I’d say that the pursuit and capture of the First No Hitter mirrored that of Osama Bin Laden. Think about it: Both had their share of agonizing near misses (Tora Bora/Seaver) on the way to eventual success. The end of both pursuits materialized suddenly, and on the strength of the best we’ve got (Seal Team Six/ Santana). President Obama and Terry Collins alike made an excruciating decision to go in for the kill. Neither achievement came in the most efficient possible way (the downed copter/ 134 pitches). And in both cases, the end of a long period of frustration led to a spurt of optimism, which then led to a sighing acknowledgment of problems that can’t be solved in one exuberant night (Pakistan/realizing that the bullpen still exists, and is terrible).

            And of course, I found out about both events while watching the Met game.

    • There’s a scene in The Verdict in which the jury learns of some sensational piece of evidence but is then advised by the crooked judge to disregard it, which is of course impossible. Perhaps that’s so with Mora and Mitchell, but all efforts were made to keep Mora’s and Mitchell’s qualifications limited to their Met days.

  • Jon

    That Silverman fella is right about the screwing of Jon Matlack at least.

  • Andre

    So no Gary? Who would you have as 1st & 3rd base coach and hell the rest of the coaching staff as well?

    • I really like Bobby V as third base coach, though I’m not sure if that violates the spirit of acknowledging how else the rest of an individual’s Met tenure unfolded, a la the setup men who became closers. If we disqualify eventual managers as coaches, Eddie Yost seemed quite present in the third base box all those years. Bill Robinson at first, Rube Walker with the pitchers, Joe Pignatano, of course, out in the pen. Gil’s men did stick around for quite a while after Gil. Vern Hoscheit for bench coach.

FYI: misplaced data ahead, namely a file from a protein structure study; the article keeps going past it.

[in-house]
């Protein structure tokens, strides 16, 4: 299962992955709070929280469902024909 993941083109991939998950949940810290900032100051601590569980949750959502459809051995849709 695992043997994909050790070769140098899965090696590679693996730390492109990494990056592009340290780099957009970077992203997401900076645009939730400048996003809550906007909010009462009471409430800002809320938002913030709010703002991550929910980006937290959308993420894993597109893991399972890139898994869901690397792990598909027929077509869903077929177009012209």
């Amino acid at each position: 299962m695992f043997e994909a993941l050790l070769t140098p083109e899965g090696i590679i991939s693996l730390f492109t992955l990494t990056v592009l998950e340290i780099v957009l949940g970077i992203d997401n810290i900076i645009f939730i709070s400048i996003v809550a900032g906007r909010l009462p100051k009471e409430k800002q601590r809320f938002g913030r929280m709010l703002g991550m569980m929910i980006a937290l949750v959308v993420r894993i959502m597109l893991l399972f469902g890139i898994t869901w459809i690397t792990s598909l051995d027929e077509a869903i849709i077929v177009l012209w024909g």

• Guy Kipp

    I’m certainly not going to quibble with the oft-forgotten and always overlooked Terry Leach on your roster. But if you want a lefty for that swingman/spot starter role, I’d say it was tailor-made for Ray Sadecki.

    • Loved Sadecki, he drew fervent consideration, as did Pat Mahomes.

    • Scott Leach

      Terry is my uncle and I want to thank you both for what you’ve said about him. He has always been my hero in baseball for persevering and overcoming the odds to have what I consider a solid major league career.

  • Dave

    Even just watching this event on TV, it was so much fun that I was surprised that the Mets thought of it. And while I was watching it I thought the team needed a utility guy, McEwing, Hot Rod, even Teddy Martinez. But the manager category…oy vey. Johnson had all the numbers, but I didn’t notice the guys from the 86 team giving him all of the credit. All Seaver, Kooz and Cleon wanted to talk about was Gil. And no disrespect intended, but nominating Casey Stengel for Mets all-time manager would have been like nominating Willie Mays in the CF category. Glad he was part of our history, but we just had the museum relic version.

    And on a different topic, will someone please tell our guy Frank-Frank to shut up? After a few weeks of God forbid having to share the back pages with the Mets, the Yankees don’t already have enough incentive to want to beat us, and he goes and gives them bulletin board fodder?

    • March'62

      Terry should probably have Frank retract his statement…..but we could certainly use the eggs.

    • Casey’s such a singular figure in the formation of the franchise that I was thrilled he made the ballot. If he’s off it, I suppose Yogi would’ve gotten that nomination, and his tenure ended horribly (everybody’s tenure ends horribly, though). Never brought up in Greatest Met Manager discussions: Guy who led Mets to their first division title in 18 years a mere six years ago.

      • Dave

        Your point about Casey is well taken, and he might be the only manager in the Mets’ history whose tenure didn’t end horribly unless you count a broken hip (I can’t think of another who simply retired; interim guys have always been obviously interim). But actually, said Guy who led us to our first division title in 18 years was the one I would have replaced Casey on the ballot with, even though he would have been the 4th place finisher on that list. To me, Yogi was, to keep presidential comparisons going, a George HW Bush “yeah, I guess it’s his turn” kind of manager.